Former Pretoria Boys High pupil Elon Musk has shown off his second electric car - Tesla’s E-Class rival, the Model S.
Tesla finally shows Model S sedan
Although car enthusiasts and certain environmentalists are all for Tesla’s novel engineering, from a market perspective the company has been weak on delivering products on time.
The $109 000 Roadster was plagued with gearbox issues and delivered late, though the Lotus built car has now found its way to 300 customers, with another 1 000 on the waiting list.
Musk promised to bring the Model S four-door sedan to market by next year, though the move to new production facility could not engage sufficient financial backing and though customers are welcome to place orders currently, they should not expect to drive their cars until at least the end of 2011 – at best.
Neat proportions, capacious interior
Although Musk was coy concerning full drivetrain and design details at the unveiling on Thursday, the lithium-ion battery pack powered Model S does major on practically.
A key design change regarding the ‘S’ befalls its underpinnings, which are set to be of Tesla’s own design; not outsourced to Lotus, which is the case with the Roadster. Subsequently the floor-mounted drivetrain has ushered in remarkable interior loadability considering car’s exterior dimensions.
Boasting dual, front and rear, loadbays and folding rear seats, Tesla claims the Model S can accommodate a 50-inch television, mountain bike and surfboard simultaneously, which makes it a pseudo SUV if you wish. Model S transports seven passengers, five-adults in a traditionall two/three firs- and second-row seating split, with two rear-facing seats in the hatchback accomodating two children.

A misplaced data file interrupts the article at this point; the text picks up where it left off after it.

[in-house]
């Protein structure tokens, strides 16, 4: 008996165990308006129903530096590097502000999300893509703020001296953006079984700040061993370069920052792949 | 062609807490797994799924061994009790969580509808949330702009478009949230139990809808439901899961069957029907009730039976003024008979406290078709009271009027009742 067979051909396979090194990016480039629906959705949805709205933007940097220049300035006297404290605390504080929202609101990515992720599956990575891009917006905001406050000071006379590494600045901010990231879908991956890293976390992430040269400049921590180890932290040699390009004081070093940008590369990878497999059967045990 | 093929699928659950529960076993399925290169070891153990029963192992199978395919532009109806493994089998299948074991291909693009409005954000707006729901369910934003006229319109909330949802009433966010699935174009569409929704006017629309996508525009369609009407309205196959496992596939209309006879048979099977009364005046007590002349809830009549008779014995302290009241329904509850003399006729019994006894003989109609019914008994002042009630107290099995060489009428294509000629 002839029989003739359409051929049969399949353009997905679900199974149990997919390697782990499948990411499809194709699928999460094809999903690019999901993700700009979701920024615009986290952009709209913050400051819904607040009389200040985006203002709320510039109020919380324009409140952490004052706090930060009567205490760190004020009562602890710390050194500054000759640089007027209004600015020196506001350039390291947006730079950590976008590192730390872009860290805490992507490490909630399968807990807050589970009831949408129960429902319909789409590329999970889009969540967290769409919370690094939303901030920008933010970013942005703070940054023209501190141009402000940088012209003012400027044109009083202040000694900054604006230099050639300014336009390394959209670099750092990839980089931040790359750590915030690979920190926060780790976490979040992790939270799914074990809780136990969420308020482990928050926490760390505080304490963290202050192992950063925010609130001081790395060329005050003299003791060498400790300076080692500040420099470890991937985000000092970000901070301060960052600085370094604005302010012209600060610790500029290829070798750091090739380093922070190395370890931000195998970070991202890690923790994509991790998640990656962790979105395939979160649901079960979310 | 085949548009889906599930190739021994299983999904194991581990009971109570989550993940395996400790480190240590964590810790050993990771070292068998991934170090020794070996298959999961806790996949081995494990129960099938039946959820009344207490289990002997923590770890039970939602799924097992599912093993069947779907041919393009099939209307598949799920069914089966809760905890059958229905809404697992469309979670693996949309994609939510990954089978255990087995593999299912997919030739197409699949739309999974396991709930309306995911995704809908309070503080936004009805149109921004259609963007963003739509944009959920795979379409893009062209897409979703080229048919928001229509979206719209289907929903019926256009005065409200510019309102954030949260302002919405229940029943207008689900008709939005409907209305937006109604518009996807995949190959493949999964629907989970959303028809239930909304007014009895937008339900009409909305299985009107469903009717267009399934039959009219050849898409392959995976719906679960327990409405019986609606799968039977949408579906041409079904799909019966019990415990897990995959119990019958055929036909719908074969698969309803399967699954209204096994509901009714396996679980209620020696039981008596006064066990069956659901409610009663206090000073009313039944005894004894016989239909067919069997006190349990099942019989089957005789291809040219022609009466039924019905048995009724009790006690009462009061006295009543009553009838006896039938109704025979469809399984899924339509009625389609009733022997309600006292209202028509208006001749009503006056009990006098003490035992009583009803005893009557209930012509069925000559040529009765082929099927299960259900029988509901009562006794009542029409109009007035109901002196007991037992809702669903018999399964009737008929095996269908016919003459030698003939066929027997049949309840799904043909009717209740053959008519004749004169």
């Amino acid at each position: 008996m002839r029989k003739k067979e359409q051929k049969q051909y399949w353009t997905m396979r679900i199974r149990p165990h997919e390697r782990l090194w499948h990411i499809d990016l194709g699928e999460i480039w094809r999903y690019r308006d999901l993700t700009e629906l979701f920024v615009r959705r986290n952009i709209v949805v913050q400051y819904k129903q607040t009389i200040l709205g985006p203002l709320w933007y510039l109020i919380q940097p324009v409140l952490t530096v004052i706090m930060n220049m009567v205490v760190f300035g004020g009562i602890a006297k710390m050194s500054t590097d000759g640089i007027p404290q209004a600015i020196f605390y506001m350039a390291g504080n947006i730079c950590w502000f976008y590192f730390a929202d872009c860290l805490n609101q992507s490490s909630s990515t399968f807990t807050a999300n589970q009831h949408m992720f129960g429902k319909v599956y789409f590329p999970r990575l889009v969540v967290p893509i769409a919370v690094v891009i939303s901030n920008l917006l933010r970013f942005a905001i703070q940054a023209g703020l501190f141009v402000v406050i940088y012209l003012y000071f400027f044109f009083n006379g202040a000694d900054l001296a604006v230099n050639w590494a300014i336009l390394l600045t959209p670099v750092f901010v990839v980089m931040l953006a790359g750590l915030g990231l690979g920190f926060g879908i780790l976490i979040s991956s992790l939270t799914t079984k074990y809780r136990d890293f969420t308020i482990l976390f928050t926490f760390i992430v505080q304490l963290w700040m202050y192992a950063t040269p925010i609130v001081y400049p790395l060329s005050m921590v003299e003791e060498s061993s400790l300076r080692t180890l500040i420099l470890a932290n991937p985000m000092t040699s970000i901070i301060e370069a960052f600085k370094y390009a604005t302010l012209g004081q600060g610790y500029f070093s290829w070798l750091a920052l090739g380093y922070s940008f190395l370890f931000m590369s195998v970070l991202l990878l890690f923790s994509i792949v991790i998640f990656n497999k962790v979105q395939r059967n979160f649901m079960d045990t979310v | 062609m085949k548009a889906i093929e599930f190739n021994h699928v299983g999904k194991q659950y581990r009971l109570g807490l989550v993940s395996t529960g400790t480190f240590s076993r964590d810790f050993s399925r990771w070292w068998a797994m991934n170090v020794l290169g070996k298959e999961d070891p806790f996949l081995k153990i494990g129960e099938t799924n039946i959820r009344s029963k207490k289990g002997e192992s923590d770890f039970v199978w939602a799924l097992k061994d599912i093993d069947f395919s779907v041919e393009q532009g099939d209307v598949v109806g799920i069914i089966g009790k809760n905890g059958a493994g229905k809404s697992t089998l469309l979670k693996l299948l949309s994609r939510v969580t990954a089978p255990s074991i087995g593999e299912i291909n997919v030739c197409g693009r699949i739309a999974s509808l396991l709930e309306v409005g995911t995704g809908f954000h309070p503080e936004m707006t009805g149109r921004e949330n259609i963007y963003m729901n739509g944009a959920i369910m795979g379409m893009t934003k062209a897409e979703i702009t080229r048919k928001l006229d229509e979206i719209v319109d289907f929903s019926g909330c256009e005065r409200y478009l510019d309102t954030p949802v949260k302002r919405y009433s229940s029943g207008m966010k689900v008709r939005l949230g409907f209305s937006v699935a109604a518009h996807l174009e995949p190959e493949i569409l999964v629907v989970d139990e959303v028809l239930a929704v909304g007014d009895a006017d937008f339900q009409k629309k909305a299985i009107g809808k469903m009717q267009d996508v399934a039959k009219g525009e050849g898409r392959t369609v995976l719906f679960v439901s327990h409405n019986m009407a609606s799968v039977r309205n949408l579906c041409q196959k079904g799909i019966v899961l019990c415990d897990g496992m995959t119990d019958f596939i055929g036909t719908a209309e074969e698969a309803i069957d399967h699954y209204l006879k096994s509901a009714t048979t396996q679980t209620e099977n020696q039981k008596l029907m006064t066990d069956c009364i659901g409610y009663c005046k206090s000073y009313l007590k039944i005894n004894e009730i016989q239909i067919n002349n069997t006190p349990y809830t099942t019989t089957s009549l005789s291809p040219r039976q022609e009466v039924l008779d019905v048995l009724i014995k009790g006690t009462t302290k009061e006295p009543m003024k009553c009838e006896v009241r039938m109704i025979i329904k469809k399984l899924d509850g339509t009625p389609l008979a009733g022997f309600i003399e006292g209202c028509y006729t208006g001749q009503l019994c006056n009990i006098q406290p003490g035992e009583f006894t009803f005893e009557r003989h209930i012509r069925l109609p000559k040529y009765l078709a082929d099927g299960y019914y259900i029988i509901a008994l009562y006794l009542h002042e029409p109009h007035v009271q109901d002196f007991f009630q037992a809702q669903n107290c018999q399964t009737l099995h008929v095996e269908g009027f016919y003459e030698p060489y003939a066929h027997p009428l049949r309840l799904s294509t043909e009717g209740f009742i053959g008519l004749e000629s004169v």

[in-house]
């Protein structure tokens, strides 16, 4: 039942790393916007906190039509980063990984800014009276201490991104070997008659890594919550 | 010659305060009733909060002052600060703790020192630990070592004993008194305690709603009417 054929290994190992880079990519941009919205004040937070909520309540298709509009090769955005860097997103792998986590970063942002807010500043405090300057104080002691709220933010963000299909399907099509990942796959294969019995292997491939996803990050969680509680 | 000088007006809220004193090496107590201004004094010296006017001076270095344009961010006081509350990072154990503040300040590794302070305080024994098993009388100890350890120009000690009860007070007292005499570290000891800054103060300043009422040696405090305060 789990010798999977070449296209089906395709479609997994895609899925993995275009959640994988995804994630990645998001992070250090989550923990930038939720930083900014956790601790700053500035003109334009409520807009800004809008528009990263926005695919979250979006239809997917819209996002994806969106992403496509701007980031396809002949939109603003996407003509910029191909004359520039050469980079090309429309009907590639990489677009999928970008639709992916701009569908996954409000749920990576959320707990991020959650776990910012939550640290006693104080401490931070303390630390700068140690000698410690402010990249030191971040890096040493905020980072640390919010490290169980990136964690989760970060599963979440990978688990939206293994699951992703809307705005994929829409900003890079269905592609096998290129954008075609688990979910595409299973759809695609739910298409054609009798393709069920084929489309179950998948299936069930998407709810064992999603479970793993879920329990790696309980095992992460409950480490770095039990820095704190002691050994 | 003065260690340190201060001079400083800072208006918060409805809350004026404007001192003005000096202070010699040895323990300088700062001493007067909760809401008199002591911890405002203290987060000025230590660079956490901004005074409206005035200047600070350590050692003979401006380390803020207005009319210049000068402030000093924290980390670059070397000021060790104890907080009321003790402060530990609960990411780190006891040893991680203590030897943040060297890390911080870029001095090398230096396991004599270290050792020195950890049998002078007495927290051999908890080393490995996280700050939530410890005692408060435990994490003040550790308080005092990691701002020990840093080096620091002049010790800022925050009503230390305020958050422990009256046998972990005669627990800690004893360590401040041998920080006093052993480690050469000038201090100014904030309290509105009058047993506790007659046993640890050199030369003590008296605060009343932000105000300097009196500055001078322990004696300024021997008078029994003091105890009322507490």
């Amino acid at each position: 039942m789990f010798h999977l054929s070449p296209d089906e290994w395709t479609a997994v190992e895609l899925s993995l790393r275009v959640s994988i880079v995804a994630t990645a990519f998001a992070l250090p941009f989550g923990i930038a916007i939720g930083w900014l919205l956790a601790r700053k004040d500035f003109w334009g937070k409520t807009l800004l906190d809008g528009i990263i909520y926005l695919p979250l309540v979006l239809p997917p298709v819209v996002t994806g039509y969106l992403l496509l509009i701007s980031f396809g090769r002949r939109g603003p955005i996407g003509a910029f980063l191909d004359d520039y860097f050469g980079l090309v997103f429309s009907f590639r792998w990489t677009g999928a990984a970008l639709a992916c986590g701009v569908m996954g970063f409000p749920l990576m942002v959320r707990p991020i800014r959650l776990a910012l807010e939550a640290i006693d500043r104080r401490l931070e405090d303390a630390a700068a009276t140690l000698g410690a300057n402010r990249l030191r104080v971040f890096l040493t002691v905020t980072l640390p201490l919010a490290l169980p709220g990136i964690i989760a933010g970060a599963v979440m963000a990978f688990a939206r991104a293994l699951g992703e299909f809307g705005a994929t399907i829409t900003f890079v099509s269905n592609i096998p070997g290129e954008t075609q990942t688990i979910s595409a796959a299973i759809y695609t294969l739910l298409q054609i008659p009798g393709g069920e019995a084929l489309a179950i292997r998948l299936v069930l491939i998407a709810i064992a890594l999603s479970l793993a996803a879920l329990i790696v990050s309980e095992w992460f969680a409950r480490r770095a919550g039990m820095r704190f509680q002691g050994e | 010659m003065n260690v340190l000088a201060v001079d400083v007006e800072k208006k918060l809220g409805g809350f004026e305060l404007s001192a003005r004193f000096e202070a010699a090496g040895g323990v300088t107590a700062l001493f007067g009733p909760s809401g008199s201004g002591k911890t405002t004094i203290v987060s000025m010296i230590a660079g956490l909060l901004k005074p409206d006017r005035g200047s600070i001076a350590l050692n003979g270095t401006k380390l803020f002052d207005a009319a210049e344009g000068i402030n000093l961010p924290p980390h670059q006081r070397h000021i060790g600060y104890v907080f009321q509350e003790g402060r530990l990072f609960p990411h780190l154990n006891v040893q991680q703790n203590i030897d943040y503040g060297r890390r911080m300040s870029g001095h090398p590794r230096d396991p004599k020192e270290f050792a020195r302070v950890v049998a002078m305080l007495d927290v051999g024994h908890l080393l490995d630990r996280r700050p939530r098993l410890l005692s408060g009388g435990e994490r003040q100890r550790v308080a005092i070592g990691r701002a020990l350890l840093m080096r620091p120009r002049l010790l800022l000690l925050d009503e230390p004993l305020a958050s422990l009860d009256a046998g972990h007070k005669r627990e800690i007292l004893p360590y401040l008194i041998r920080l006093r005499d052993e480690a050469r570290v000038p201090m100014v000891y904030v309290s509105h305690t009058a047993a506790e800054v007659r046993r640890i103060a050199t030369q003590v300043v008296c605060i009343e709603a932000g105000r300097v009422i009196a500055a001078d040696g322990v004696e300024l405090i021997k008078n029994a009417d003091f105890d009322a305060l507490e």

Sufficient performance, additional range
Performance is keen too, despite the batteries adding a significant weight penalty (725kg) offset by the car's aluminium bodywork, settling the car to a road mass of 1 800kg. The Model S powers from 0-100km/h in less than six seconds, before buffering against a 210km/h topspeed limiter.
Though still essential a collection of laptop batteries, the Model S
boasts 8 000 battery cells versus 6 000 in the Roadster, with the
four-door car's batteries featuring better volumetric performance and
advanced cell chemistry in each cell.
The Model S, which features an onboard charging module, can be recharged from any 120V, 240V or 480V (who has those?) outlet, with the latter taking only 45 minutes. The most realistic recharging option, from a 220V outlet, should time-out at four hours for a full recharge.
Range is limited by the battery pack trim level specified, with Model S customers able to order their car in 260-, 370- or 480km per charge battery spec.
Musk promises a Model S performance version will be even brisker, dispatching the 0-100km/h sprint in under five seconds, whilst all-wheel drive models will appeal to buyers who commute in locations with severe winter snowfall.
As expected from a man who made his fortune by being IT savvy, Musk’s Tesla Model S features dual 17-inch LCD touchscreens (no interior pushbutton controls), in-car 3G connectivity and seamless iPhone and laptop connectivity.
Tesla is aware the Roadster’s $109 000 price tag and production delays has seriously hampered the company’s ability to generate strong cash flow.
Model S base models will retail at $57 400, though after a federal tax credit of $7,500, the price is discounted to a quite reasonable $49 900 – cheaper than comparable Mercedes-Bnez E-Class BlueTec models in the US.
Can they build it?
The Model S design appears redoubtable, and Tesla has proven the performance virtues of the company’s drivetrain with the Roadster. Building the car though, is a huge issue.
The Roadster, with its chassis built across the Atlantic by Lotus in England, was an understandable logistical nightmare. With the Model S being a purely Californian component car, delayed customer deliveries will not be tolerated.
Musk has been unable to finance his own production facility, and now hopes a $350 million federal loan will be forthcoming from the Californian government, which is pretty wishful thinking in an economic climate which is very automotive risk averse.
Tesla hopes to build around 20 000 Model S cars a year when its production facility is fully operational - seeing as though they don't even have a site yet, this number seems quite a futuristic conjecture.
Another serious production delay could curtail the company’s reputation indefinitely and have the creditors knocking - which would be a tragedy considering the design appeal and sensibility encapsulated by the Model S...